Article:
Quantum dot enhancement film
Quantum dot: the technology platform for future displays by
According to DSCC’s latest Annual Quantum Dot Display Technology and Market Outlook Report, which was published this week and is now available to subscribers, shipments of quantum dot-based panels are projected to rise from 3 million in 2018 to 31 million in 2025, reflecting a compounded annual growth rate of 40%. This report is the first of its kind, providing technical and market details on a variety of QD architectures for display applications, including QDEF, QDOG, QD OLED, QNED, and EL QDs.
Premium displays, which are powered by broad color gamut and high dynamic range requirements, reflect a growing market for QD-based displays. The UHD Alliance, for example, requires material to be mastered in and encoded in the BT.2020 gamut with 10-bit depth, as well as displays to be able to process the content, but the minimum for display color reproduction was set at 90% of DCI-P3. DCI-P3, which is 26% larger than sRGB / Rec.709, is used in UHD TVs and is increasingly being adopted in many other display applications that need a broad color gamut. BT.2020/ Rec.2020 is 72% larger than sRGB/ Rec.709 and 37% larger than DCI-P3. Premium displays are being developed to push the DCI-P3 envelope even further and improve Rec.2020 coverage. To achieve UHD Premium Certification, HDR criteria for UHD standards include either 1000 nits peak brightness with less than 0.05 nits black level or more than 540 nits peak brightness with less than 0.0005 nits black level. Premium QLED TVs have a peak brightness of over 2000 nits.
Hisense h9g movie settings in hdr and sdr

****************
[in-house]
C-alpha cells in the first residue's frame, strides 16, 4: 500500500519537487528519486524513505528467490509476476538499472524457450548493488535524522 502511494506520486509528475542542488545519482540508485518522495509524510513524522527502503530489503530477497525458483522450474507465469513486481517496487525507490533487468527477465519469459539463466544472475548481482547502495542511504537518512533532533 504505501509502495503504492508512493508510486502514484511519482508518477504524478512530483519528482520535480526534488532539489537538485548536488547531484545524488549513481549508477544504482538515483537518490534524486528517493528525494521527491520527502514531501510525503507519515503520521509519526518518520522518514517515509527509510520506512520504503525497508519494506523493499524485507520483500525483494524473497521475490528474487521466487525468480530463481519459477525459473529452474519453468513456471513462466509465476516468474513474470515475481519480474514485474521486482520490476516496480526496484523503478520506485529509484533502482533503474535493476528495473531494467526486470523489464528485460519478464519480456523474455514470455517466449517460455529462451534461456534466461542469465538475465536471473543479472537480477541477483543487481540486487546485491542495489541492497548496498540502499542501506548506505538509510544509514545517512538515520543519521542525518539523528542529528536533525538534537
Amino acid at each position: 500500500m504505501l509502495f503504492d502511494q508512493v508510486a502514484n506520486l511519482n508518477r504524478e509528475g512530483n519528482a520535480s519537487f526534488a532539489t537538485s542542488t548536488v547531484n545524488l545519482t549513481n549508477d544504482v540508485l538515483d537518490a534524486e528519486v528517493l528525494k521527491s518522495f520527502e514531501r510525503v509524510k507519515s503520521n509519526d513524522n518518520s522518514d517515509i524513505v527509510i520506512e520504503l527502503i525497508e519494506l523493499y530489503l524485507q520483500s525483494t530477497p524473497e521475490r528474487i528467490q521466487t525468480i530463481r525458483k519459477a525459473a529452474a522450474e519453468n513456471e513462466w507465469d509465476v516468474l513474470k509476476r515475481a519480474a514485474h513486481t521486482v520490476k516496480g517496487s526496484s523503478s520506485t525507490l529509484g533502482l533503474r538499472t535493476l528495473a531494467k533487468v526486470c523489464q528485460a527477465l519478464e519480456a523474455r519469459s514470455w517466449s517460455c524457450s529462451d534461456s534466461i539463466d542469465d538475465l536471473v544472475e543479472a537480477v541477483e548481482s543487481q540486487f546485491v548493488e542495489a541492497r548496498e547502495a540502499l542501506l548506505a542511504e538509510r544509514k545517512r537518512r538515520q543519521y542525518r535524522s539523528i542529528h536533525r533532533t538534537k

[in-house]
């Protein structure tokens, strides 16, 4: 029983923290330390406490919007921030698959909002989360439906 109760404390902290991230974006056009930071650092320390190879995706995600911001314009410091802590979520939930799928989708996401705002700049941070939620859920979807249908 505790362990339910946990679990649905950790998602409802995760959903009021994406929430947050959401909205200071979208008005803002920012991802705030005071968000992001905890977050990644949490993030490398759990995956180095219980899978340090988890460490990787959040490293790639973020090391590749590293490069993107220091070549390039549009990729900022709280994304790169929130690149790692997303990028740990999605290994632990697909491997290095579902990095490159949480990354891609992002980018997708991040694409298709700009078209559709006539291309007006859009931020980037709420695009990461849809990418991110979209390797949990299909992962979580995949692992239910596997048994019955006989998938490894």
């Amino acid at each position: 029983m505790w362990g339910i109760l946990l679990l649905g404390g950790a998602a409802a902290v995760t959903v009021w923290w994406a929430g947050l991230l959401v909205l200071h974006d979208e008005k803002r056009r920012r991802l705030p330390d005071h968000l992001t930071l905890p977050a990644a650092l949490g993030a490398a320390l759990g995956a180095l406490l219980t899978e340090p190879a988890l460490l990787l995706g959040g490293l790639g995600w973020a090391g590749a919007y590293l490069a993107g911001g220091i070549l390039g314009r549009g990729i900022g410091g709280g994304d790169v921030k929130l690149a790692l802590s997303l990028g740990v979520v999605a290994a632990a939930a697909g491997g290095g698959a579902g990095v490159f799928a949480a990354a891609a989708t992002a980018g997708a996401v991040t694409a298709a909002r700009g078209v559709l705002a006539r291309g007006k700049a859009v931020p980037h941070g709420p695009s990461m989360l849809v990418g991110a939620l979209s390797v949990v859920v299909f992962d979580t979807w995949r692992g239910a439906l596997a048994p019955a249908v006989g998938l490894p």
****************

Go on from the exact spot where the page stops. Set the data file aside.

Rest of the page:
A multi-primary-color (MPC) quantum-dot down-converting film is proposed and manufactured (QDDCF). Five rounds of photolithographic processes were used to create a four-primary-color QDDCF with red (R), yellowish green (YG), bluish green (BG), and blue (B) subpixels. A verification platform was developed using a laser projector, and the calculated results show that the QD film will increase the display color gamut to 118.60 percent of Rec. 2020 and cover the entire gamut of the Pointer. The effects of blue light absorption and film thickness are thoroughly examined. A possible strategy for achieving ultra large color gamut for new display technologies is to combine MPC technology and QDDCF.
3.2 post Pixel alignment and the photolithographic mechanism For the R, YG, BG, B, and BM subpixels, five separate photomasks were made. Figures 2(a)–2(b) display the photomasks for the BM and red subpixels (c). At four corners of each photomask, orientation signs were used to prepare it. A single pixel measures 265 m 265 m and a subpixel measures 115 m 115 m, respectively, and is designed for large-screen TV displays. Adjacent pixels/subpixels are divided by 50 m / 35 m, respectively. Each subpixel can be independently excited and regulated. Figure 2 shows the transmittance range of BM with a 2-m film thickness (d). The BM is used to describe the orientation signs and avoid color crosstalk. Using the fine adjustment knob under the objective lens shown in Fig. 2, align the alignment signs on the subpixel photomask with the alignment signs on the glass substrate during each round of exposure (e). Precision alignment and pattern can be ensured as a result of this. Photomasks for (a) BM and (b) red subpixels are shown in Figure 2. (c) One of the orientation signs in the photomask’s upper right corner. (d) BM’s transmittance continuum (Inset: the fabricated BM pattern under microscope). e) URE-2000/35 photolithographic computer Full-Size Download